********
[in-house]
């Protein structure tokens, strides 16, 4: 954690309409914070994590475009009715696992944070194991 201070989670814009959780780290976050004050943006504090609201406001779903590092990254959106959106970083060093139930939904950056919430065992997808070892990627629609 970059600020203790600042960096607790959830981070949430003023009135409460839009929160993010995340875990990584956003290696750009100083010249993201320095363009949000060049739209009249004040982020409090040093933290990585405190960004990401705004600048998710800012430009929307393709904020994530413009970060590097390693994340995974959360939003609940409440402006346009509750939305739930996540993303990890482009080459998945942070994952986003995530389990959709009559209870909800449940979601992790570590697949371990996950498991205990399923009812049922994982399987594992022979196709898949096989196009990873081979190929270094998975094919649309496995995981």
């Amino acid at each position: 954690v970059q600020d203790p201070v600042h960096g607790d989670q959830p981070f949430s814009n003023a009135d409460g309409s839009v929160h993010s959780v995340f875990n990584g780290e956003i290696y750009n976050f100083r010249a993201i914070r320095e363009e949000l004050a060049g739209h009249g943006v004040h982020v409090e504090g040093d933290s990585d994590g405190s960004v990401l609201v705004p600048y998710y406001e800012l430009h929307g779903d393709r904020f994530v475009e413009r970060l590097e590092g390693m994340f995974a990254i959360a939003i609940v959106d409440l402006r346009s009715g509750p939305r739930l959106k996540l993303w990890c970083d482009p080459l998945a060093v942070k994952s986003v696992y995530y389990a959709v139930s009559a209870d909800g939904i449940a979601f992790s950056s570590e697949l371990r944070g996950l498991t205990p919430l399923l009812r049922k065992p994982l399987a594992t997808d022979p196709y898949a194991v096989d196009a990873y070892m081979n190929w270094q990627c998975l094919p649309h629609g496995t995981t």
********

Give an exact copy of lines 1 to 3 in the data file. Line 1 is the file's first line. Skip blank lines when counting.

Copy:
[in-house]
């Protein structure tokens, strides 16, 4: 954690309409914070994590475009009715696992944070194991 201070989670814009959780780290976050004050943006504090609201406001779903590092990254959106959106970083060093139930939904950056919430065992997808070892990627629609 970059600020203790600042960096607790959830981070949430003023009135409460839009929160993010995340875990990584956003290696750009100083010249993201320095363009949000060049739209009249004040982020409090040093933290990585405190960004990401705004600048998710800012430009929307393709904020994530413009970060590097390693994340995974959360939003609940409440402006346009509750939305739930996540993303990890482009080459998945942070994952986003995530389990959709009559209870909800449940979601992790570590697949371990996950498991205990399923009812049922994982399987594992022979196709898949096989196009990873081979190929270094998975094919649309496995995981």
């Amino acid at each position: 954690v970059q600020d203790p201070v600042h960096g607790d989670q959830p981070f949430s814009n003023a009135d409460g309409s839009v929160h993010s959780v995340f875990n990584g780290e956003i290696y750009n976050f100083r010249a993201i914070r320095e363009e949000l004050a060049g739209h009249g943006v004040h982020v409090e504090g040093d933290s990585d994590g405190s960004v990401l609201v705004p600048y998710y406001e800012l430009h929307g779903d393709r904020f994530v475009e413009r970060l590097e590092g390693m994340f995974a990254i959360a939003i609940v959106d409440l402006r346009s009715g509750p939305r739930l959106k996540l993303w990890c970083d482009p080459l998945a060093v942070k994952s986003v696992y995530y389990a959709v139930s009559a209870d909800g939904i449940a979601f992790s950056s570590e697949l371990r944070g996950l498991t205990p919430l399923l009812r049922k065992p994982l399987a594992t997808d022979p196709y898949a194991v096989d196009a990873y070892m081979n190929w270094q990627c998975l094919p649309h629609g496995t995981t």